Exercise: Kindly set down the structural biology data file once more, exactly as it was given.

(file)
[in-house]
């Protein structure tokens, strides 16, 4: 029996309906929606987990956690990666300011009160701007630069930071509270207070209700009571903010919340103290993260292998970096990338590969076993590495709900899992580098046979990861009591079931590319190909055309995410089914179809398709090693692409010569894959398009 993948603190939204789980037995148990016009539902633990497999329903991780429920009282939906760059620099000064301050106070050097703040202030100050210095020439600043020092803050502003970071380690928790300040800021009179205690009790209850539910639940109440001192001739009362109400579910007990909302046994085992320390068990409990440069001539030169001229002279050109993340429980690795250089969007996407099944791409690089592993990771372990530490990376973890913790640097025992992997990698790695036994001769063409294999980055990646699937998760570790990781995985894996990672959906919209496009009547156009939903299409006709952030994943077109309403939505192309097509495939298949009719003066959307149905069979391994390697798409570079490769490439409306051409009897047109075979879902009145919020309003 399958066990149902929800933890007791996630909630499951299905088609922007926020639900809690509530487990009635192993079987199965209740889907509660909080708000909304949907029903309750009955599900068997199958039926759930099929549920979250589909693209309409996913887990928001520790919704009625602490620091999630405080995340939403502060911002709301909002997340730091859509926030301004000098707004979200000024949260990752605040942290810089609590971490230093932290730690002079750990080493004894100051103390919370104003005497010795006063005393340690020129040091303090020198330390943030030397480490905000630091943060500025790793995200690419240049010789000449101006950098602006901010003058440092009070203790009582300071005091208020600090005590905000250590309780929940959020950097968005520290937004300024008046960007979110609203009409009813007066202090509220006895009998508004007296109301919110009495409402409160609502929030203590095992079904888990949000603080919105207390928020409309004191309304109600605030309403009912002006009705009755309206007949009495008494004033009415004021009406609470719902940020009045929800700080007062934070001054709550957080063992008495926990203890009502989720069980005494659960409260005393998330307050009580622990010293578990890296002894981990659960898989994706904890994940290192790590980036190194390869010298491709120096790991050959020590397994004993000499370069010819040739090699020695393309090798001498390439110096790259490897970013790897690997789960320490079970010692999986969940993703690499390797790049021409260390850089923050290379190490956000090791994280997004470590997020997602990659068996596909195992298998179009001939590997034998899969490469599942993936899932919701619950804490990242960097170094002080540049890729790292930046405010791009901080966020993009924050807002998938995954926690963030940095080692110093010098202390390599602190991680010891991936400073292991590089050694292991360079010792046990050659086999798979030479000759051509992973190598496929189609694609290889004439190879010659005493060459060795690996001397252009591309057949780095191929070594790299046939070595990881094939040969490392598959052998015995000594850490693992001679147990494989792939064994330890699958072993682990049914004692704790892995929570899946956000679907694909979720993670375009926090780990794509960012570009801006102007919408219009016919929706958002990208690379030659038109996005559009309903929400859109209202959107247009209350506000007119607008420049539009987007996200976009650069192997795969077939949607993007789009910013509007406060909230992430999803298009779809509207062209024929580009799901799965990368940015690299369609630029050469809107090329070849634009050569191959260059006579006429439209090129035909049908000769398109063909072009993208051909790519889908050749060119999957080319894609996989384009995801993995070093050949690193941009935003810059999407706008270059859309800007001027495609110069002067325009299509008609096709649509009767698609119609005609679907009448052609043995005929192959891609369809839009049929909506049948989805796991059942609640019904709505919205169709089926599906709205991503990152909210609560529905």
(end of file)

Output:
[in-house]
């Protein structure tokens, strides 16, 4: 029996309906929606987990956690990666300011009160701007630069930071509270207070209700009571903010919340103290993260292998970096990338590969076993590495709900899992580098046979990861009591079931590319190909055309995410089914179809398709090693692409010569894959398009 993948603190939204789980037995148990016009539902633990497999329903991780429920009282939906760059620099000064301050106070050097703040202030100050210095020439600043020092803050502003970071380690928790300040800021009179205690009790209850539910639940109440001192001739009362109400579910007990909302046994085992320390068990409990440069001539030169001229002279050109993340429980690795250089969007996407099944791409690089592993990771372990530490990376973890913790640097025992992997990698790695036994001769063409294999980055990646699937998760570790990781995985894996990672959906919209496009009547156009939903299409006709952030994943077109309403939505192309097509495939298949009719003066959307149905069979391994390697798409570079490769490439409306051409009897047109075979879902009145919020309003 399958066990149902929800933890007791996630909630499951299905088609922007926020639900809690509530487990009635192993079987199965209740889907509660909080708000909304949907029903309750009955599900068997199958039926759930099929549920979250589909693209309409996913887990928001520790919704009625602490620091999630405080995340939403502060911002709301909002997340730091859509926030301004000098707004979200000024949260990752605040942290810089609590971490230093932290730690002079750990080493004894100051103390919370104003005497010795006063005393340690020129040091303090020198330390943030030397480490905000630091943060500025790793995200690419240049010789000449101006950098602006901010003058440092009070203790009582300071005091208020600090005590905000250590309780929940959020950097968005520290937004300024008046960007979110609203009409009813007066202090509220006895009998508004007296109301919110009495409402409160609502929030203590095992079904888990949000603080919105207390928020409309004191309304109600605030309403009912002006009705009755309206007949009495008494004033009415004021009406609470719902940020009045929800700080007062934070001054709550957080063992008495926990203890009502989720069980005494659960409260005393998330307050009580622990010293578990890296002894981990659960898989994706904890994940290192790590980036190194390869010298491709120096790991050959020590397994004993000499370069010819040739090699020695393309090798001498390439110096790259490897970013790897690997789960320490079970010692999986969940993703690499390797790049021409260390850089923050290379190490956000090791994280997004470590997020997602990659068996596909195992298998179009001939590997034998899969490469599942993936899932919701619950804490990242960097170094002080540049890729790292930046405010791009901080966020993009924050807002998938995954926690963030940095080692110093010098202390390599602190991680010891991936400073292991590089050694292991360079010792046990050659086999798979030479000759051509992973190598496929189609694609290889004439190879010659005493060459060795690996001397252009591309057949780095191929070594790299046939070595990881094939040969490392598959052998015995000594850490693992001679147990494989792939064994330890699958072993682990049914004692704790892995929570899946956000679907694909979720993670375009926090780990794509960012570009801006102007919408219009016919929706958002990208690379030659038109996005559009309903929400859109209202959107247009209350506000007119607008420049539009987007996200976009650069192997795969077939949607993007789009910013509007406060909230992430999803298009779809509207062209024929580009799901799965990368940015690299369609630029050469809107090329070849634009050569191959260059006579006429439209090129035909049908000769398109063909072009993208051909790519889908050749060119999957080319894609996989384009995801993995070093050949690193941009935003810059999407706008270059859309800007001027495609110069002067325009299509008609096709649509009767698609119609005609679907009448052609043995005929192959891609369809839009049929909506049948989805796991059942609640019904709505919205169709089926599906709205991503990152909210609560529905």